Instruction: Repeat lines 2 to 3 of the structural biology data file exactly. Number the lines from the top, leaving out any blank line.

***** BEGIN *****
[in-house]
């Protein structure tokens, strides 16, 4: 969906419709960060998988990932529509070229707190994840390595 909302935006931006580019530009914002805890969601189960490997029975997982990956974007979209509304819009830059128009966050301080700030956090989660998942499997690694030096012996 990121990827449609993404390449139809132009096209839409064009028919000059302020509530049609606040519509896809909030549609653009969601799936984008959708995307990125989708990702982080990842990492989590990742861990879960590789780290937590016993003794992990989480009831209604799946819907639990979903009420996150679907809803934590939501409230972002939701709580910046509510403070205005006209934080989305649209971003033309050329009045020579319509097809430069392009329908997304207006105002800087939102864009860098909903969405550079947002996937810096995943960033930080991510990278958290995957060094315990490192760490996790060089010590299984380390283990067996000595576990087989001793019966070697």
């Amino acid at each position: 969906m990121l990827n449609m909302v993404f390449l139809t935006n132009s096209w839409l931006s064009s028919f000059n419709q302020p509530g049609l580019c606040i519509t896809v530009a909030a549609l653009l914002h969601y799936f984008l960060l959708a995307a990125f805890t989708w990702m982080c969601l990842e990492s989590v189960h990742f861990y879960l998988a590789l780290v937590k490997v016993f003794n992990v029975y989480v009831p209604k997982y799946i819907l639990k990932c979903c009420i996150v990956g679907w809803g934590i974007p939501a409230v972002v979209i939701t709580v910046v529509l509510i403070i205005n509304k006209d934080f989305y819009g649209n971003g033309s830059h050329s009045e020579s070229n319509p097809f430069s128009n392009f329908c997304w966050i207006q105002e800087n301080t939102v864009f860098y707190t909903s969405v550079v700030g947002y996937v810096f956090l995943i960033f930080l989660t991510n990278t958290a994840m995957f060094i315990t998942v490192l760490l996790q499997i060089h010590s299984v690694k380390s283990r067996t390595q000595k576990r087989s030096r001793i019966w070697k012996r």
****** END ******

């Protein structure tokens, strides 16, 4: 969906419709960060998988990932529509070229707190994840390595 909302935006931006580019530009914002805890969601189960490997029975997982990956974007979209509304819009830059128009966050301080700030956090989660998942499997690694030096012996 990121990827449609993404390449139809132009096209839409064009028919000059302020509530049609606040519509896809909030549609653009969601799936984008959708995307990125989708990702982080990842990492989590990742861990879960590789780290937590016993003794992990989480009831209604799946819907639990979903009420996150679907809803934590939501409230972002939701709580910046509510403070205005006209934080989305649209971003033309050329009045020579319509097809430069392009329908997304207006105002800087939102864009860098909903969405550079947002996937810096995943960033930080991510990278958290995957060094315990490192760490996790060089010590299984380390283990067996000595576990087989001793019966070697």
């Amino acid at each position: 969906m990121l990827n449609m909302v993404f390449l139809t935006n132009s096209w839409l931006s064009s028919f000059n419709q302020p509530g049609l580019c606040i519509t896809v530009a909030a549609l653009l914002h969601y799936f984008l960060l959708a995307a990125f805890t989708w990702m982080c969601l990842e990492s989590v189960h990742f861990y879960l998988a590789l780290v937590k490997v016993f003794n992990v029975y989480v009831p209604k997982y799946i819907l639990k990932c979903c009420i996150v990956g679907w809803g934590i974007p939501a409230v972002v979209i939701t709580v910046v529509l509510i403070i205005n509304k006209d934080f989305y819009g649209n971003g033309s830059h050329s009045e020579s070229n319509p097809f430069s128009n392009f329908c997304w966050i207006q105002e800087n301080t939102v864009f860098y707190t909903s969405v550079v700030g947002y996937v810096f956090l995943i960033f930080l989660t991510n990278t958290a994840m995957f060094i315990t998942v490192l760490l996790q499997i060089h010590s299984v690694k380390s283990r067996t390595q000595k576990r087989s030096r001793i019966w070697k012996r």